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The New York Times, January 30, 1906

Delightful, as a Representative, to Slap Uncle Joe's Back
The Smiling Philosopher and the Speaker Try That and Indorse It -
The Chill of the Senate

Special to the New York Times

WASHINGTON, Jan. 20. - Mark Twain thinks he would like to be a Senator, although there are moments when he would like to be a Representative. For, he says, you can slap the Speaker on the back and call him "Uncle Joe" - that is, some people can do that - but he doesn't know of anybody in the Senate who can slap the Vice President on the back and call him "Uncle Charley." At least Mr. Twain hasn't met any Senator yet - he admits that - and there may be some who can do it. Mr. Twain expects if he stays here a few hours longer to know all the Senators. He has made fair progress since he came.

Not that this is Mr. Twain's first visit to Washington. He has been here several times, but never before has he felt that he was a really distinguished person. This time people have noticed him, he says.

On Saturday night he attended the Gridiron dinner and noticed a great many people whose pictures he had seen. He is a little timid, but he easily made some acquaintances there, on of who was this Mr. Cannon already referred to. Mr. Cannon seemed to like him, and Mr. Twain was pleased at that. They struck up such a friendship that Mr. Twain invited Mr. Cannon to come and have luncheon with him at his hotel on Sunday.

On that day at 1 o'clock Mr. Cannon showed up, not in his famous homespun dress, but in another suit. Mr. Twain told Mr. Cannon he was disappointed, and Mr. Cannon promised to wear the homespun suit the next time he met Mr. Twain. They had a good time, and ate many things, and Mr. Harvey, a friend of Mr. Twain's who prints the things Mr. Twain writes, was there, too. When Mr. Cannon went away he asked Mr. Twain to come and see him at his office at the foot of Pennsylvania Avenue, and see how he did his work.

So Mr. Twain showed up there this afternoon, but he did not see Mr. Cannon do any work, at least not much. He and Mr. Cannon sat in the Speaker's room and told stories all the time. Mr. Cannon must have got interested in what Mr. Twain had to say, for after a while he put his feet on the top of his table and crossed his thumbs, and that is always a sign that Mr. Cannon is interested. Mr. Twain sat alongside him and talked in a slow drawl. Mr. Cannon talked fully as much as Mr. Twain, and the philosopher enjoyed hearing what he said.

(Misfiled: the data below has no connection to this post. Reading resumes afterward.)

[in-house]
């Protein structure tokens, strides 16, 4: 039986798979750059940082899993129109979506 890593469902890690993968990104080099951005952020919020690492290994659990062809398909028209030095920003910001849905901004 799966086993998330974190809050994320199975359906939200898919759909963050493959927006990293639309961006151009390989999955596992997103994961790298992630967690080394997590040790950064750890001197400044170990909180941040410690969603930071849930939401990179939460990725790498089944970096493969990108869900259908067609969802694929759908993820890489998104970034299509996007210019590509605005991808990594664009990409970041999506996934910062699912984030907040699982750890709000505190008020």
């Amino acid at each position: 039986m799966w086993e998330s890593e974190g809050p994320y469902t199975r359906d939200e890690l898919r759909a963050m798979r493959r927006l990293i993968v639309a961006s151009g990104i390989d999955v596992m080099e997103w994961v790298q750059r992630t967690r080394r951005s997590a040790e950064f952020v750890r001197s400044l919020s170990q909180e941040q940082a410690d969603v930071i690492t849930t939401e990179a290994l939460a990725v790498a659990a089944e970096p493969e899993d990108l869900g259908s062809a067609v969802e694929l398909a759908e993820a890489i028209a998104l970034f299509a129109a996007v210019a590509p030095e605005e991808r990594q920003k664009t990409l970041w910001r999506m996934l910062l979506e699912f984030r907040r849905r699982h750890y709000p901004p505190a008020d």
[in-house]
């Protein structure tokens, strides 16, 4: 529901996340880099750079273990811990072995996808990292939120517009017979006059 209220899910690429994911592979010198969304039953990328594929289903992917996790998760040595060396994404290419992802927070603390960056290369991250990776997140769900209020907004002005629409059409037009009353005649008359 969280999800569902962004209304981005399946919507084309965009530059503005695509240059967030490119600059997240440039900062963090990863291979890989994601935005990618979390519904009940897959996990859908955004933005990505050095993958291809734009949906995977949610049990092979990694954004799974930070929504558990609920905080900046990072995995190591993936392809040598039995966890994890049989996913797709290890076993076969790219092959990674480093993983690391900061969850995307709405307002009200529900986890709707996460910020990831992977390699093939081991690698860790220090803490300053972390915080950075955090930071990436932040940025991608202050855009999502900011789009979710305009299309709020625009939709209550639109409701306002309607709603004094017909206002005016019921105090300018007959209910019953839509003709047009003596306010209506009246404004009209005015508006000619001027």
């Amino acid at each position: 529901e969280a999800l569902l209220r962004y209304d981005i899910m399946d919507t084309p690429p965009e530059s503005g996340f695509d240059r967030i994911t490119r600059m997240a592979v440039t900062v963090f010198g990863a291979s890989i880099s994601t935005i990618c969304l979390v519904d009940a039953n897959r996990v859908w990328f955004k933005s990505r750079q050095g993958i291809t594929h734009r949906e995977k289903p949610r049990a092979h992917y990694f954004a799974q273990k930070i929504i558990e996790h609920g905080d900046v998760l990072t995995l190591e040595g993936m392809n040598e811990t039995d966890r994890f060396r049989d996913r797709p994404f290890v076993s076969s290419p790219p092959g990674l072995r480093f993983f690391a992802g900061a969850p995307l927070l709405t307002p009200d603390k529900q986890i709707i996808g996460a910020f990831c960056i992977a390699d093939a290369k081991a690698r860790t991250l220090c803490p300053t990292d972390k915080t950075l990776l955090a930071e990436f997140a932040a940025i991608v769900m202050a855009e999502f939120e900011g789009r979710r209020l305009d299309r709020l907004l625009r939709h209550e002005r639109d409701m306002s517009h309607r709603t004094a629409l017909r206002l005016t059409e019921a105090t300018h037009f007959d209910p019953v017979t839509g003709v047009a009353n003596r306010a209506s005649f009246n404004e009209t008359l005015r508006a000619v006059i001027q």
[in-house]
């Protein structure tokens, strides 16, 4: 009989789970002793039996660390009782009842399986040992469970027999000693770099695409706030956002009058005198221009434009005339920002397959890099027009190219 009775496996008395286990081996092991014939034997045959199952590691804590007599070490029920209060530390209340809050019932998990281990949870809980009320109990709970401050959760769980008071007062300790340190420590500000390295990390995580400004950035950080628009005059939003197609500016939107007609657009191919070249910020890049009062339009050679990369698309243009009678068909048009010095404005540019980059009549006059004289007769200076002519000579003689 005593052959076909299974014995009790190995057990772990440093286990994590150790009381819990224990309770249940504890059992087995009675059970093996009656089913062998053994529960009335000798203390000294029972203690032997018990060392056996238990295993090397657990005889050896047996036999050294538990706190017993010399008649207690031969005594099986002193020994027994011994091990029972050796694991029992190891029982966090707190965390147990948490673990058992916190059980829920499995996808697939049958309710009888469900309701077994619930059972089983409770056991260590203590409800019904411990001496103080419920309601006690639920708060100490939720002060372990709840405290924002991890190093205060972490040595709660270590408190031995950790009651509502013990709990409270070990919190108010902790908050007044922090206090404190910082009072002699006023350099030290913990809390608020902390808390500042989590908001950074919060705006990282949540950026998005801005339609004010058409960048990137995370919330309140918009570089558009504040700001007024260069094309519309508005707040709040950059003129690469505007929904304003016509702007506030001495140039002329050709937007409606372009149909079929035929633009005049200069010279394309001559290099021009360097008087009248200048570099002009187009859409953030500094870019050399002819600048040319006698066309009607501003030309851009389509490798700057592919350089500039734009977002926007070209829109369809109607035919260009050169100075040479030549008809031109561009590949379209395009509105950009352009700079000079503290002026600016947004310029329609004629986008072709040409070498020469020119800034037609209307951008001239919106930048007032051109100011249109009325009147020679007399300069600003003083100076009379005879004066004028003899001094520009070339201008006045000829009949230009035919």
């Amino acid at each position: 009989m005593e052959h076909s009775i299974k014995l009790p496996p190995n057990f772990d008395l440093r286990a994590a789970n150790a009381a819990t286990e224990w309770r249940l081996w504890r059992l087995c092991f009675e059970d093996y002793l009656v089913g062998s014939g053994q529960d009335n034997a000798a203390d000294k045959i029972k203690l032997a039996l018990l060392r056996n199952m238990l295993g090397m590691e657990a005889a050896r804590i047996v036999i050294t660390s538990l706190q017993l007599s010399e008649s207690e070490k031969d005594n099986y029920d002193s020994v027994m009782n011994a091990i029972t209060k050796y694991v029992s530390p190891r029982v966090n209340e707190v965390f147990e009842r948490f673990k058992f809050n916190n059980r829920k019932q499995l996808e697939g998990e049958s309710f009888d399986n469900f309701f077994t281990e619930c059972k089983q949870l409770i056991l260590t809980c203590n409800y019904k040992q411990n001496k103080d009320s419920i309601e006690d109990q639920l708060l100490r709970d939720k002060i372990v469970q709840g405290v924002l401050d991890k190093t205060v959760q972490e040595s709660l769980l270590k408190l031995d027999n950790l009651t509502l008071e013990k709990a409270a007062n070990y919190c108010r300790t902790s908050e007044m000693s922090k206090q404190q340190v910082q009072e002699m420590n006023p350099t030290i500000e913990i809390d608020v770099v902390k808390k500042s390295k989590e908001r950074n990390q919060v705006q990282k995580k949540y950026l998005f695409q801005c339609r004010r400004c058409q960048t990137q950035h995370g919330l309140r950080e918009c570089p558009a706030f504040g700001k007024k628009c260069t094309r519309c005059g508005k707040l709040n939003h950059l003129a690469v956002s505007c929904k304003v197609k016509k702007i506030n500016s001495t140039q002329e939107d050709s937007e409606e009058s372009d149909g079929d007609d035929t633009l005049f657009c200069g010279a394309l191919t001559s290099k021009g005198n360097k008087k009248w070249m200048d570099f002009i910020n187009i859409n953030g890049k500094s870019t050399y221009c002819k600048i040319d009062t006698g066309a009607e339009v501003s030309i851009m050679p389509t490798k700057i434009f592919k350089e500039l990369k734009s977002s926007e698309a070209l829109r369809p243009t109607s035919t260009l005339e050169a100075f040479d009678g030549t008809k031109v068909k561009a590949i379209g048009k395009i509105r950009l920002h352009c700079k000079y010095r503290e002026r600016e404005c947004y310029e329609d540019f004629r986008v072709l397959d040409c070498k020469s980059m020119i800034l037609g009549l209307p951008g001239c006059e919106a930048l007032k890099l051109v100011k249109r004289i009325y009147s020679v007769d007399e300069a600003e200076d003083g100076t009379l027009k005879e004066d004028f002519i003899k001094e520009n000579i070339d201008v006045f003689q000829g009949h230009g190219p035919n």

"What did we talk about?" said Mr. Twain afterward. "Well, we just swapped lies."

The Speaker was not the only man Mr. Twain saw. He met a great many Senators and people like that.

"And," said Mr. Twain, "there were a good many flights of imagination in what those people said. But the Speaker and I stuck pretty close to the truth."

He reflected on this for a moment, and then seemed to fear that he had been too hasty. "At least," he amended, "I did. I don't know whether or not the Speaker stretched a point or two."

Mr. Twain was asked how he came to go to the Capitol.

"Well," he said, "I wanted to see my old friend Joe Cannon."

"Is Mr. Cannon an old friend of yours?" he was asked.

"I call him an old friend," explained Mr. Twain, "because I met him for the first time on Saturday night, and a man you meet on a Saturday night is always an old friend. I sat beside him at the Gridiron dinner, and I gradually came to have a good opinion of him. If the dinner had lasted half an hour longer I think we would have been calling each other Joe and Sam.

Samuel is Mr. Twain's family name - the one his family uses.

"But it did not," added Mr. Twain, "and so I have not called him Joe yet. Perhaps I will the next time I come."

Mr. Twain and Mr. Cannon took luncheon together, and Mr. Twain looked the Senate over and saw more people whose pictures he had seen. Then he went back to his hotel and gave a dinner to a few friends. He does not know when he will go back.

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